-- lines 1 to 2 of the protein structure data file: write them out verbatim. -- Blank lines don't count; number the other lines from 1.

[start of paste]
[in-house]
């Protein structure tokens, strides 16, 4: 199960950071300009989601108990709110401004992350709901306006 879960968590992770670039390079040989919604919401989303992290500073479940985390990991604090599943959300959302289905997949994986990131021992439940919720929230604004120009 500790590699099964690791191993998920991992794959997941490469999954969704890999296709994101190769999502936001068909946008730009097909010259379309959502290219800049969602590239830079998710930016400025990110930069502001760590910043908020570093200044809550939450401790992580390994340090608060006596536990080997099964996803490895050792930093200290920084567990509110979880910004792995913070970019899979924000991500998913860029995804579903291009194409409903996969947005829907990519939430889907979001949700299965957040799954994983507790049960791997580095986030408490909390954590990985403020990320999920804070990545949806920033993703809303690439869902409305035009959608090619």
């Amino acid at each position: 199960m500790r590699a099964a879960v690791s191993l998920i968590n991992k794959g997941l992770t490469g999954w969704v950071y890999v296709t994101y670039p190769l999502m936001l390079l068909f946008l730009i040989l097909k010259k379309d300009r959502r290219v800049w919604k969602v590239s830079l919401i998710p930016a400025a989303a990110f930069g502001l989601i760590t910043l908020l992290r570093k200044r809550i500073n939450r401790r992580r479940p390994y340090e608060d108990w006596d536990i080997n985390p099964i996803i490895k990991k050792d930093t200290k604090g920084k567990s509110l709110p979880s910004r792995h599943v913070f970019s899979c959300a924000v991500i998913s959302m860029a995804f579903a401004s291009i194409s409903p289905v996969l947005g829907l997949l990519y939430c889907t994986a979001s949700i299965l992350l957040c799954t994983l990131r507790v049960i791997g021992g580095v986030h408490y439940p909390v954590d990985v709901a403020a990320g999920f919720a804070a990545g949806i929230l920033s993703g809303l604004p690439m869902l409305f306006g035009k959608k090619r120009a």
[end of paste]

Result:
[in-house]
């Protein structure tokens, strides 16, 4: 199960950071300009989601108990709110401004992350709901306006 879960968590992770670039390079040989919604919401989303992290500073479940985390990991604090599943959300959302289905997949994986990131021992439940919720929230604004120009 500790590699099964690791191993998920991992794959997941490469999954969704890999296709994101190769999502936001068909946008730009097909010259379309959502290219800049969602590239830079998710930016400025990110930069502001760590910043908020570093200044809550939450401790992580390994340090608060006596536990080997099964996803490895050792930093200290920084567990509110979880910004792995913070970019899979924000991500998913860029995804579903291009194409409903996969947005829907990519939430889907979001949700299965957040799954994983507790049960791997580095986030408490909390954590990985403020990320999920804070990545949806920033993703809303690439869902409305035009959608090619």